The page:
One of my leadership principles is that our team members are our top priority. People are our work and as leaders we need to make ourselves available to support them to ensure their success. However, we can’t effectively support them if we don’t take care of ourselves.
Years ago I went on a kayaking trip to the Apostle Islands in Lake Superior with my son and his scout troop. Our trip was run by a local outfitter; the man who ran the outfitter and our trip in particular guides adventure trips around the world and has logged some of the most miles in the Arctic and Antarctic of any living guide today. He and I chatted quite a bit as he has a lot of interesting stories, but his hiring strategy stood out to me. As he explained it, he not only needs guides that know their craft well, they have to know it so well that they can take care of themselves transparently while making sure everyone else on the trip was safe and cared for.
This extends the principle of making our team members our priority with the notion that our problems, our feelings, shouldn’t impact our teams. In fact, I’d offer that our feelings and problems don’t really matter to our teams, especially when they have struggles of their own. More to the point, when they look to us for leadership and guidance, we can’t respond with our own problems as an excuse for not helping them.
Imagine if I was on this kayaking trip trying to figure out how to put up my tent (I was) and the guide, instead of helping me, told me he didn’t like the tone I took and wandered away. Or if on an Antarctic trip with him, I told him I was worried about frostbite and his response was “yeah no doubt, i’m pretty sure I’ll need a couple toes cut off when we’re done.” The former is infuriating as we see our leaders’ job is to help us regardless. The latter would make us question the competence of who is in charge.
On the other hand, I don’t think we should try to appear perfect and invulnerable. We are human after all and demonstrating that is one of the best ways to build loyalty and trust as a leader.
In the balance, it is our responsibility to provide a steady, human hand to our teams, especially in the face of difficult situations. As I edit this we are faced with a pandemic the likes of which is unprecedented in my lifetime and this principle needs to hold more than ever to make sure we provide our teams what they need, at least as best we can. Our team members are going through a lot of stress, anxiety, and a gamut of emotions we may not be aware of. We are likely to encounter more difficult discussions than normal because of the escalated emotional stakes in our current world environment. This includes us leaders as we are all under increased stress, and yet we still need to provide a steady hand.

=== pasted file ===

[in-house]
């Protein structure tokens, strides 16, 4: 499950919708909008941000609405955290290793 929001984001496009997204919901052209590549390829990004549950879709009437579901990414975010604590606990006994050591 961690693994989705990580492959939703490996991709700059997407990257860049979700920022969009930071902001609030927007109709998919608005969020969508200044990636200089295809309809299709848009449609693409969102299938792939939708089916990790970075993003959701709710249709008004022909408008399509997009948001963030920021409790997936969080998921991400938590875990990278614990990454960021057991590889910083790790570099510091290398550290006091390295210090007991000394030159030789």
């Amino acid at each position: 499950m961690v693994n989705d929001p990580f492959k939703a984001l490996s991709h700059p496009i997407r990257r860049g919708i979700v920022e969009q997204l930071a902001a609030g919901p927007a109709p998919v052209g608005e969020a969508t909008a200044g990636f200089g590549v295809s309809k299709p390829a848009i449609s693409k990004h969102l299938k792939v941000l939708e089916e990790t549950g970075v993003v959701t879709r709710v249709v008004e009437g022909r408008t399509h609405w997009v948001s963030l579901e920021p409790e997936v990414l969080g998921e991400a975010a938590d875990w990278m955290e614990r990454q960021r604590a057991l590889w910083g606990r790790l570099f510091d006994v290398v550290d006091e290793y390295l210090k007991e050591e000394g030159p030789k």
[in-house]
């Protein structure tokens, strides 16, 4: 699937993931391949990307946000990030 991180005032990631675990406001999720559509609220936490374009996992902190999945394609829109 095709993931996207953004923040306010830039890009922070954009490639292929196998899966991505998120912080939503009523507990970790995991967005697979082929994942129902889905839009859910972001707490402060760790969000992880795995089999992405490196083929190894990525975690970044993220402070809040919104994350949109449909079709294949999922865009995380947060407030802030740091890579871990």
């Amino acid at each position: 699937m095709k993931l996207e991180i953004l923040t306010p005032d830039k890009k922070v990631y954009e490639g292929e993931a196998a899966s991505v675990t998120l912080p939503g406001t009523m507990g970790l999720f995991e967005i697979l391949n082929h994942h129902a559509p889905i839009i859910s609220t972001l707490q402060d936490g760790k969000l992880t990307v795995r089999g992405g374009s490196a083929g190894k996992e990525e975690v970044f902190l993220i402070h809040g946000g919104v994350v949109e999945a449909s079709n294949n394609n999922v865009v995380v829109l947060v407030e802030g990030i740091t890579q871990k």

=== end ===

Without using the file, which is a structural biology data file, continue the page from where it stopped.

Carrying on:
This doesn’t mean we should bury our stress or emotions. Going back to my guide’s original statement, he didn’t talk about sacrifice, burying needs, or not having to struggle. A good guide gets their group moving and gives them focus and support in a way that still enables the guides to have time to take care of themselves. On the trip I was on, the guides would get us all working together to set up a tent or the cooking area and then would quietly and quickly step away to set up their own area without us even realizing it.
A good leader needs to do the same - in fact we have to. In order for us to provide the stability required by our teams in difficult times, we need to make sure we are feeling sane and calm enough, even in the face of high stress.
As leaders, we need to make sure we are checking in on our teams and giving the support they need, but to not forget that we too need support and to seek it out (from peers, from our leaders) when we need it. In any kind of crisis it is easy to be overwhelmed by the stress and dump it down on the team, but we need to do our best to not let that happen.
Some of this can seem more challenging for folks that are moving to remote work for the first time, but the basic steps are easy:
Ultimately, our job as leaders is to take care of others, but we can’t do that without taking care of ourselves.
Seth is the CTO at Bounteous where he sets the technical strategies for both his firm and his clients, and where he coaches technical and non-technical leaders.